Banner’s New Vision System Needs No Computer

January 10, 2009

2 Min Read
Banner’s New Vision System Needs No Computer

Machine vision systems don’t necessarily need lots of extra computing power and complex software to carry out difficult inspection tasks. That’s the guiding principle behind Banner Engineering’s new image sensing system, which is designed to be both simple and smart.

Called the iVu Series TG, this self-contained image sensing system features a 2.7-inch LCD touchscreen for factory-floor programming, a 752 x 480 CMOS imager and  pattern-recognition software running on a DSP platform. “No PC or any other external equipment is required to set up or operate the system,” says Dan Holste, Banner’s director of vision.

With three built-in sensing modes–match, area and area with motion–the iVu doesn’t seem to suffer much from the lack of computer. “It can solve a full range of complex, high-speed vision problems,” says Holste. Among them are the inspection and verification of labels, packaging, product codes, part features and more. The system can also serve in a variety of part-presence and part-orientation applications. “In the past, all of these types of applications required vision systems with extensive sensor configuration using software and a PC,” says Holste.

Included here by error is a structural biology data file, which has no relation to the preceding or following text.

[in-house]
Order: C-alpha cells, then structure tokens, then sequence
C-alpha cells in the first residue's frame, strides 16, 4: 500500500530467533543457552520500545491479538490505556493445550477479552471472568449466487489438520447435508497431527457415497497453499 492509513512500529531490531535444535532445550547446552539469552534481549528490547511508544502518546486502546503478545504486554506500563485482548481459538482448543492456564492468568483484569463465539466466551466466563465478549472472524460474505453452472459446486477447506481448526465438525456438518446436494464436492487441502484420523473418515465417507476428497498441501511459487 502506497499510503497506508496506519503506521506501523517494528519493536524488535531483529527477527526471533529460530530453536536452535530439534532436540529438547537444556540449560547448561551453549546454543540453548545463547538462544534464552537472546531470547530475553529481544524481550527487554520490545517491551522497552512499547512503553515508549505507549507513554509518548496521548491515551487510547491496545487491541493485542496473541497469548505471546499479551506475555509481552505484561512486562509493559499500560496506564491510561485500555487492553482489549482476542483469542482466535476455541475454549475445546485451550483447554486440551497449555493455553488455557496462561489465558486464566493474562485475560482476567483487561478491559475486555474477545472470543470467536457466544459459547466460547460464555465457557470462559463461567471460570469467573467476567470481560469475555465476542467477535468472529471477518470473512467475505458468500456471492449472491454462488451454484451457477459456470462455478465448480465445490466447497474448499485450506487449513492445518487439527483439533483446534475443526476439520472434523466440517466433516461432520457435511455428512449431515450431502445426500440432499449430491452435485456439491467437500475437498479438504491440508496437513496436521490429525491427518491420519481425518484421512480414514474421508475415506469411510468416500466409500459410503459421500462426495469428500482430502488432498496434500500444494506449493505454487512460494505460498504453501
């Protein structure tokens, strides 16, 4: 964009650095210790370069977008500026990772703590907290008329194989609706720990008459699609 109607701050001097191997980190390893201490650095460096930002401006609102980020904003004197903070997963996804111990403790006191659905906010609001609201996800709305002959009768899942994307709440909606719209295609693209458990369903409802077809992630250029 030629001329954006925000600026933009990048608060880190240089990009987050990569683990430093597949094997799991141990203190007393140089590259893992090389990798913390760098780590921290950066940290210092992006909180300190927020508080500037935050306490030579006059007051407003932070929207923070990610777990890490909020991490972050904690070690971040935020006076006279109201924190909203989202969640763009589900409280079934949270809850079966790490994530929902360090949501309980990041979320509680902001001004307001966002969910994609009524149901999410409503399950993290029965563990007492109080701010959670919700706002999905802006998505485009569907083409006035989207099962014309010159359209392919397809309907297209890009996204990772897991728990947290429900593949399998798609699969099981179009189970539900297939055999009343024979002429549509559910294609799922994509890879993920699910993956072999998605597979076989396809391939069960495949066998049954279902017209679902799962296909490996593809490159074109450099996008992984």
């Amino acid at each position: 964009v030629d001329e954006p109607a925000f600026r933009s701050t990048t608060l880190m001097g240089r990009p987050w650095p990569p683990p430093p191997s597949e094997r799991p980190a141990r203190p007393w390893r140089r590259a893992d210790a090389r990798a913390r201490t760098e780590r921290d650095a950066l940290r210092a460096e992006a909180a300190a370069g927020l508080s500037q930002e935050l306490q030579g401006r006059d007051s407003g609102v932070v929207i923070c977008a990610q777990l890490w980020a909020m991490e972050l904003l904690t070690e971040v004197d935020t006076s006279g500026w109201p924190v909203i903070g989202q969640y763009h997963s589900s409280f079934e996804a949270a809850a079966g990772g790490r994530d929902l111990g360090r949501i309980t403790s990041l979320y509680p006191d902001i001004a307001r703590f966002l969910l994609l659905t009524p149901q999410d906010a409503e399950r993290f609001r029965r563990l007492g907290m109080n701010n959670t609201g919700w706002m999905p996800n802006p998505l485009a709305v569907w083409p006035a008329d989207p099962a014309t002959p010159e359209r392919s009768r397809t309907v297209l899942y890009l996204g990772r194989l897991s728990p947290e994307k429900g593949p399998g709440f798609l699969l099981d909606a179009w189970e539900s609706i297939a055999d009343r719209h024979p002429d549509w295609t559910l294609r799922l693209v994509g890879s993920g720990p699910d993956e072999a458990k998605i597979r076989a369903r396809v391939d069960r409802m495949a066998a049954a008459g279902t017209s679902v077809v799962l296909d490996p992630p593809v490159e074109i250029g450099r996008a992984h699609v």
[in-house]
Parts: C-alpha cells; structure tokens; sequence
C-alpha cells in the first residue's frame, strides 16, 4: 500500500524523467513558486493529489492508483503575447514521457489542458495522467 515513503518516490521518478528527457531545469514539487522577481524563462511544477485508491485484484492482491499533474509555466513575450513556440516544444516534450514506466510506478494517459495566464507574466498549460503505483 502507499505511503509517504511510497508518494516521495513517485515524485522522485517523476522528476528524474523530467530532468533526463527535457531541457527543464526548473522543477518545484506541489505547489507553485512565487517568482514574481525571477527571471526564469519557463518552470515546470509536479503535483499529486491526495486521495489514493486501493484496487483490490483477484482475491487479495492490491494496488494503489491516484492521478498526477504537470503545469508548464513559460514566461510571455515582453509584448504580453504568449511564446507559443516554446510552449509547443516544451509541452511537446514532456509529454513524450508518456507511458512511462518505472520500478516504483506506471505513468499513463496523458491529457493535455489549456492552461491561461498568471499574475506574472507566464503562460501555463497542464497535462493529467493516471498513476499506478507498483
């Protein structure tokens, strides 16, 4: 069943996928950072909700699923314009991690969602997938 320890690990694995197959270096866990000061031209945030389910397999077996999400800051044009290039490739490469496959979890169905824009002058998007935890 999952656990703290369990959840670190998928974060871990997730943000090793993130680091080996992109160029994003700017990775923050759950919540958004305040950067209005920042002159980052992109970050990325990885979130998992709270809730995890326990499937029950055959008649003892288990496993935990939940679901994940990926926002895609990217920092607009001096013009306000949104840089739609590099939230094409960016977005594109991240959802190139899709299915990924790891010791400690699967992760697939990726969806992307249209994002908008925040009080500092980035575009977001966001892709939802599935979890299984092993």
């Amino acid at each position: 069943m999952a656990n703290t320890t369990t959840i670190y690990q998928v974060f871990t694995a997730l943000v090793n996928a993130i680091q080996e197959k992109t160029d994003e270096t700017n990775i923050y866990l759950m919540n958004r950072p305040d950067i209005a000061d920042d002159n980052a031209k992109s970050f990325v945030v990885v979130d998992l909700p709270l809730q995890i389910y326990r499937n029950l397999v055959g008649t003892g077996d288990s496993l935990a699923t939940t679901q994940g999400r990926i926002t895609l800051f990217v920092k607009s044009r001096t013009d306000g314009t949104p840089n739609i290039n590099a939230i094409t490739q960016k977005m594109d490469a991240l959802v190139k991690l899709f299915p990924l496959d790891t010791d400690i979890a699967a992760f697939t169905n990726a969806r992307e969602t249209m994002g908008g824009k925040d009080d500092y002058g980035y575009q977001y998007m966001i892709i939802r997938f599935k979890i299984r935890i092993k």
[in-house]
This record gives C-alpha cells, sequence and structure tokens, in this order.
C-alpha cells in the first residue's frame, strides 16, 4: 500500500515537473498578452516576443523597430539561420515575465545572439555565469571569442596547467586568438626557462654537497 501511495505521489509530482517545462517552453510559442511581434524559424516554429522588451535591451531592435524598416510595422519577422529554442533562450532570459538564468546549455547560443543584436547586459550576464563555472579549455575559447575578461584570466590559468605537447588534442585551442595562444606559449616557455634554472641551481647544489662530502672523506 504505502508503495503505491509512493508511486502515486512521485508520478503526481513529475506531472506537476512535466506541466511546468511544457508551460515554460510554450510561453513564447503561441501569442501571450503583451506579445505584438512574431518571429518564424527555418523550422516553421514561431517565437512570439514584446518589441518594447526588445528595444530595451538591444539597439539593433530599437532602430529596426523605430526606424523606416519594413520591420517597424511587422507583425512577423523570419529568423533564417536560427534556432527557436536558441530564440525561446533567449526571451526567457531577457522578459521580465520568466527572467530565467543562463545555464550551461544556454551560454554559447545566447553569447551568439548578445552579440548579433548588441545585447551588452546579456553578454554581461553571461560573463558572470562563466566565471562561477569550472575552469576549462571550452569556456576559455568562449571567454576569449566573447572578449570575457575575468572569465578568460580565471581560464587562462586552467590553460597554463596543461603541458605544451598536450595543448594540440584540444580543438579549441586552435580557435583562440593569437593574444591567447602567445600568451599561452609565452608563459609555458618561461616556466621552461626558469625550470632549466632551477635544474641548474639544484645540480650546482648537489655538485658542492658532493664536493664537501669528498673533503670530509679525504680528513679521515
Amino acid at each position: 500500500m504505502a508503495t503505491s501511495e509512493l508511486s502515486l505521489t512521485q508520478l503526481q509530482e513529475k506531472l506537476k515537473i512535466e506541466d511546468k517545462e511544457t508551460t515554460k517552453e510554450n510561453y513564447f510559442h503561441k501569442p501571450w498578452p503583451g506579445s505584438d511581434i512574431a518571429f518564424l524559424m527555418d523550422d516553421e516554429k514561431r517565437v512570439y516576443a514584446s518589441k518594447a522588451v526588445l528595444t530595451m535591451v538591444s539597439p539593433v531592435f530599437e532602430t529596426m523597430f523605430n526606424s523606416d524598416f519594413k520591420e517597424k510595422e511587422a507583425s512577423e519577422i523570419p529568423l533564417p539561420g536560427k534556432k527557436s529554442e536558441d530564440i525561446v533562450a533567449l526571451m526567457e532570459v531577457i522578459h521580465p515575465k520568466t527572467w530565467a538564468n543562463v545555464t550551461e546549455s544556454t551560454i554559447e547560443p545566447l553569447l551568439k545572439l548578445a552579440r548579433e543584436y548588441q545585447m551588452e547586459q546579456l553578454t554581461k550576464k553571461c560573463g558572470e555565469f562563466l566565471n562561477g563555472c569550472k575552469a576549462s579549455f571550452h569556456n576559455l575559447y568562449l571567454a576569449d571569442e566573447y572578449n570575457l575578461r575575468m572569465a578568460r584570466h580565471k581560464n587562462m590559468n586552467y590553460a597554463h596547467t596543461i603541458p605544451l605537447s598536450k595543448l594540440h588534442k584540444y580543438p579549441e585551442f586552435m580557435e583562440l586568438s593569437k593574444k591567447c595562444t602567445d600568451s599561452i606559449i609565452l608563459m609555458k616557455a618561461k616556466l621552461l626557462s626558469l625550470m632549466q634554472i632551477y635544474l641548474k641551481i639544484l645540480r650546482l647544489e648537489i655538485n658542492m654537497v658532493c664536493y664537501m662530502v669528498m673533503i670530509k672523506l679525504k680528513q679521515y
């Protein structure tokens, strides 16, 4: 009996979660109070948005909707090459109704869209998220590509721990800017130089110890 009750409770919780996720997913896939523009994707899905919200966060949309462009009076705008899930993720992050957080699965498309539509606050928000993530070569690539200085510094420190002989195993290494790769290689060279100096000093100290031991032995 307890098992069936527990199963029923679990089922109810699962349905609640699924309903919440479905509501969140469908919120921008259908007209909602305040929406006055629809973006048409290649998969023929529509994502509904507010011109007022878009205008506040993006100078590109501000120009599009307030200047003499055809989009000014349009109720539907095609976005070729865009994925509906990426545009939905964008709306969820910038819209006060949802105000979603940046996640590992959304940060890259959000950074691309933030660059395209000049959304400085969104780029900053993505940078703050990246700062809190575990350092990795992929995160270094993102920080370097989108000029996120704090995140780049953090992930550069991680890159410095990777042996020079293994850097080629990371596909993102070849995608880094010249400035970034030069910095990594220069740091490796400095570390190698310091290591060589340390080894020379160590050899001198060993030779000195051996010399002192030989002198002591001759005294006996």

As for speed, he puts the iVu’s average pattern recognition time at 50 milliseconds or so, depending on the specific application.

While iVu doesn’t need a computer to run and isn’t network ready, it does have a USB 2.0 drive that allows it to share data with offline PCs. Using a thumb drive, users can download inspection data from the iVu or upload programs developed in a free software emulator. “Users can program the system with either way, with the touchscreen or the software emulator,” Holste notes. Priced at $1195, the iVu occupies a middle ground between photoelectric sensing and high-end vision systems. “We believe there are many users who were forced into more of a vision system that they really needed whenever they couldn’t solve their inspection problems with photoelectrics. This system addresses their needs.”

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